The criticism can be just as strong from the other side; from those who think police departments shouldn’t be in the business of using tax payer money to help out “the local bums.” From this crowd we’re frequently told that the homeless and transient population already gets away with too much, from illegal camping to ruining our parks. The words “bleeding hearts” and “caving to political correctness” pop up frequently from this side.
So what’s a police department to do? The answer is simple: do what’s right. And that is what is shaping the decision to reassign 3 officers to create a team that will deal with an issue that both sides of the debate will agree is only getting worse. This isn’t about finding middle ground, it’s about trying to tackle a problem that is a drain on our already tight resources, a problem that is of a great concern to people in our community regardless of what side they are on, and a problem that is a public safety issue for those who are homeless.
In our search for a solution we learned about the Homeless Outreach Team (HOT) the Colorado Springs Police Department put together, which reduced their calls for service related to the homeless by 60% in about 18 months. Colorado Springs Police Chief Richard Myers has a great quote: “You can’t arrest your way out of the homeless issue.” He’s right. That’s not to say we won’t enforce the law just because someone is homeless. It means if there’s a better solution with a long term impact that writing a ticket wouldn’t have, let’s do it. That way our officers won’t be back in a week, or a day, or sometimes even within the hour dealing with the exact same person for the exact same issue, which is what often happens now. However, if someone needs to go to jail, they’re going to jail. This isn’t about officers turning a blind eye when a homeless person breaks the law- it’s about finding real solutions to the problems.
One of the biggest reasons for the success of the HOT program in Colorado Springs is that it brought together all of the people who deal with the homeless issue in that community in one way or another; from charities and non-profits to government run service agencies to law enforcement and emergency medical services. All of these groups had the same mission of reducing homelessness, but they often worked independently instead of as a team. Once the police officers knew which places offered what kind of help, they could act as liaisons for the homeless in getting them the help they needed. The more people who get the help they need the fewer people we have to deal with as police officers and voila! – the problem is reduced.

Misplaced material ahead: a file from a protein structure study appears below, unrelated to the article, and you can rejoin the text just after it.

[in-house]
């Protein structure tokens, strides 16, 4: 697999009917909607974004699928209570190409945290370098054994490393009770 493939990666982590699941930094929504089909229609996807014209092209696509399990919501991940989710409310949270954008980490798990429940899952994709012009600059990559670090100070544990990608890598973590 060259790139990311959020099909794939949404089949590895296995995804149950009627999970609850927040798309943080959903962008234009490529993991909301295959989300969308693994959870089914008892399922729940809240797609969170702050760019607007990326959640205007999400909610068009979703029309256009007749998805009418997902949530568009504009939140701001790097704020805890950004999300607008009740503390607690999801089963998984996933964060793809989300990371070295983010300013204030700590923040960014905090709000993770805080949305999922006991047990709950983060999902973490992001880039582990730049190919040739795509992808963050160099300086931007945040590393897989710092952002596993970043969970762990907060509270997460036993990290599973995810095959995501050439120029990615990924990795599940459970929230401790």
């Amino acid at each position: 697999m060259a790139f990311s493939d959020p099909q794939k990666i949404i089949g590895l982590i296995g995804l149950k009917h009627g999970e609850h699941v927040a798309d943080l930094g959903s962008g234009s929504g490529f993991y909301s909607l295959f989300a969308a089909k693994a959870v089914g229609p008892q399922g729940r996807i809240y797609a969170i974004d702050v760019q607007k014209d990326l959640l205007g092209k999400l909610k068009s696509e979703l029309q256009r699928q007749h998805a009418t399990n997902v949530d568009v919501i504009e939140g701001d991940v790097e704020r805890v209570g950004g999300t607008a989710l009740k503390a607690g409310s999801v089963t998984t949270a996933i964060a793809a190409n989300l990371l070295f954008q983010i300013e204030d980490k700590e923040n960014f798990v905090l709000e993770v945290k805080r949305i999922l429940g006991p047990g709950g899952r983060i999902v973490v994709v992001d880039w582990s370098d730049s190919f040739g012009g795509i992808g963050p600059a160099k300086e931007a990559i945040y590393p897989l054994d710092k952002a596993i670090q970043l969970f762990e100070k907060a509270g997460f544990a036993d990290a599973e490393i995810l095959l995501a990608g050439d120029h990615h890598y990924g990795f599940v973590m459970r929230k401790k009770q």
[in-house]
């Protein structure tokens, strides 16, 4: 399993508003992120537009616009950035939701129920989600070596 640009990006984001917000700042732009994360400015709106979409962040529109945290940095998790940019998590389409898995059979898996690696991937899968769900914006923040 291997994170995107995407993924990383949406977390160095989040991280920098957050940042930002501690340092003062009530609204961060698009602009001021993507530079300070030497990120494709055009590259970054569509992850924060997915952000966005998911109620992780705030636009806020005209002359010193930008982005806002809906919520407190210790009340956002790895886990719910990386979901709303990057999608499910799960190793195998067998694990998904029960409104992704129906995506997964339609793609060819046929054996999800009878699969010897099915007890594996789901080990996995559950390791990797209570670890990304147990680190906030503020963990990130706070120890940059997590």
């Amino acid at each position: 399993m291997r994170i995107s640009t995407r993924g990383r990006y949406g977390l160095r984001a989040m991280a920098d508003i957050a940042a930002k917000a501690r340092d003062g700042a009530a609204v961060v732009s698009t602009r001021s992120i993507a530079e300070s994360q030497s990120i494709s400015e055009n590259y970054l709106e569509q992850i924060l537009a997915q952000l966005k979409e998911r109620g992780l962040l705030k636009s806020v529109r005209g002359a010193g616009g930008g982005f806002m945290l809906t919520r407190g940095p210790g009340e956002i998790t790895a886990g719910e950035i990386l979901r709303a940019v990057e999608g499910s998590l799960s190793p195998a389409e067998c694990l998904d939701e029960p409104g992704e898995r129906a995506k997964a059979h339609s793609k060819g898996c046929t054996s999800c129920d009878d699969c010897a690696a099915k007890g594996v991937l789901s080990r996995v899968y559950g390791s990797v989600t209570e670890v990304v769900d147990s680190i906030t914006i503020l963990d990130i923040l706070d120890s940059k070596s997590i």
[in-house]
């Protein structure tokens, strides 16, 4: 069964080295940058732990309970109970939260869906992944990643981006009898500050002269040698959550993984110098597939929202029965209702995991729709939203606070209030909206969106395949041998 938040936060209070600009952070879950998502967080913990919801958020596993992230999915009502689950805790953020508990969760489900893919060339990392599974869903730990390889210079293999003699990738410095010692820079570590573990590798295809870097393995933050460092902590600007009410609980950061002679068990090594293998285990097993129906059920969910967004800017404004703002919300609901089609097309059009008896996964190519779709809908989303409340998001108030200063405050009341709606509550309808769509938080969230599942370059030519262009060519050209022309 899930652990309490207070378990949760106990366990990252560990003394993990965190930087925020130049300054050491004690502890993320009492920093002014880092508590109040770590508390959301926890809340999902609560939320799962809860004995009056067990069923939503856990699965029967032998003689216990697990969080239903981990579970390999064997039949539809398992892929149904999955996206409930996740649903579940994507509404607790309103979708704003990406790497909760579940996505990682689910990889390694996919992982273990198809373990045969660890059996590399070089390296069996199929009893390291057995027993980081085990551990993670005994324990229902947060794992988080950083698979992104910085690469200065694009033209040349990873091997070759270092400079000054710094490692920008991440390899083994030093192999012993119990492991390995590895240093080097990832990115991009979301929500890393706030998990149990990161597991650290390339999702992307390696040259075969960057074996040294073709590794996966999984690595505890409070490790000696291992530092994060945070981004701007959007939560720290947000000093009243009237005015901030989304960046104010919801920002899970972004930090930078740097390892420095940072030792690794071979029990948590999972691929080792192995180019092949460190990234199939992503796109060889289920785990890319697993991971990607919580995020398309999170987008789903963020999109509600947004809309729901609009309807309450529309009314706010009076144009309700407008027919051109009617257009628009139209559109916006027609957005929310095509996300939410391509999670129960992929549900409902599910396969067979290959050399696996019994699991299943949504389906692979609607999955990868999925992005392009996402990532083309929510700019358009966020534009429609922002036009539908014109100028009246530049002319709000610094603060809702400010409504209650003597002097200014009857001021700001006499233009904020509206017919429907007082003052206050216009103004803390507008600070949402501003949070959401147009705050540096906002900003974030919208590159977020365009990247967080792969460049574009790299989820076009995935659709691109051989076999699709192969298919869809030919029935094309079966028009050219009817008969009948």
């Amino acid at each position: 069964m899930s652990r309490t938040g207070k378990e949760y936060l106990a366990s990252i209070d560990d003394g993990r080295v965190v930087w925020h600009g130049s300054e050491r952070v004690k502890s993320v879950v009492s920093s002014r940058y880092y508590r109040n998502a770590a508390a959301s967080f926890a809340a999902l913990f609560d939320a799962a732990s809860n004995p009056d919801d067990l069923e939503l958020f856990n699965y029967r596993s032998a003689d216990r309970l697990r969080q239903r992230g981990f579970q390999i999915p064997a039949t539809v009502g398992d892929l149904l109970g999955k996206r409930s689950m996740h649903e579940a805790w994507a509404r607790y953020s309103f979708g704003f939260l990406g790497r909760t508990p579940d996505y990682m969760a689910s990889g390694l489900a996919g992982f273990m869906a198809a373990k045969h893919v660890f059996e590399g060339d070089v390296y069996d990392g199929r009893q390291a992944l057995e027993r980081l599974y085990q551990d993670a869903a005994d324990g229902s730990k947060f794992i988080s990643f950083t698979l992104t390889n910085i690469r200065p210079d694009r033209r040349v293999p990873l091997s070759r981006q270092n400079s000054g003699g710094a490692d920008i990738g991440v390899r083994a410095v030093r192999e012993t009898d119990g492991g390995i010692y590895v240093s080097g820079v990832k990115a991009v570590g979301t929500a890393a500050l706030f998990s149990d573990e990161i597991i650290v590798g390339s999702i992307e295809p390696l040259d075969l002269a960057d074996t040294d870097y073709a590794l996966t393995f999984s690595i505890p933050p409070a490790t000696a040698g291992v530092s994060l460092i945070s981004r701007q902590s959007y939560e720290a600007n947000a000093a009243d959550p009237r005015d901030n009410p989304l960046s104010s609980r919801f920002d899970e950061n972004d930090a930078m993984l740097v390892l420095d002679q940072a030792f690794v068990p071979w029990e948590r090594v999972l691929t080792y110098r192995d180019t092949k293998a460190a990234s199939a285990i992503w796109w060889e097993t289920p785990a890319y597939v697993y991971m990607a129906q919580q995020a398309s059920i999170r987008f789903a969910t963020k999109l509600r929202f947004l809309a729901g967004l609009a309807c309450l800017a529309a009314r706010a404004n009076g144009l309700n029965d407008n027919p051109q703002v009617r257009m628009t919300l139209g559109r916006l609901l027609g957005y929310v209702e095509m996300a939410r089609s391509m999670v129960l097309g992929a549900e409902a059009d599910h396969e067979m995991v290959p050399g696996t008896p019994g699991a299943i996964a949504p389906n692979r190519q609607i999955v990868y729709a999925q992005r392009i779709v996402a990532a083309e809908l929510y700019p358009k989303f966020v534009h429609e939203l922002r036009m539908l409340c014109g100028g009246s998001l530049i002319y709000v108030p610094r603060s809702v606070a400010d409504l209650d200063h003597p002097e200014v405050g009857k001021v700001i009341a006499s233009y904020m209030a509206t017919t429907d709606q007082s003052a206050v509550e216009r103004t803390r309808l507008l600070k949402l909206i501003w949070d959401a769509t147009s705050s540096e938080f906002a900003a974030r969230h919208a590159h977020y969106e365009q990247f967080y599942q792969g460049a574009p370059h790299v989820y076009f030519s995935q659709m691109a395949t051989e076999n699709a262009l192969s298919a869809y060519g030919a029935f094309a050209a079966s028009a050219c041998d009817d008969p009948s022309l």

So what can these officers do that they’re not doing already? We’re still working on that answer as we figure out exactly what our program will involve. Certainly the Colorado Springs Police Department’s plan has some intriguing elements. For example, their HOT officers have successfully reunited homeless people with family members that agree to help them get back on their feet. The officers also worked with their city leaders to “develop and implement an enforceable No Camping Ordinance.” Instead of living next to recreational trails and other places where they are not wanted, the HOT officers used their strong connections with homeless service providers to get the people into better housing or shelters. We will take into account all of the tips we picked up from our research of the Colorado Springs model as we develop one that will work for Grand Junction.
One thing we hoped would happen, and we’re already seeing evidence of it, is that we may be able to use this team to help solve some major crimes. We had our first example this week, when our detectives were handed information about a serious assault that recently happened. The detectives first looked at the case on Tuesday and solicited help from the three officers who will eventually make up our homeless outreach team. This unit doesn’t officially start until January and we don’t even have a name for them yet but they are already starting to build connections and relationships with some of our local homeless people. The three officers were able to work their way through the camps on the river talking to anybody they came across, which resulted in the officers being able to identify several potential witnesses. The detectives working the case talked with the witnesses and were able to identify a suspect by Wednesday afternoon. Before the detectives could finish writing up a warrant the homeless outreach officers found the suspect and arrested him on probable cause. This is exactly why we are forming this unit. The nature of our jobs requires our officers to have direct contact with the homeless people in the camps along the river, and by building relationships and connections with them we can work on reducing homelessness in our community while at the same time solving some major crimes.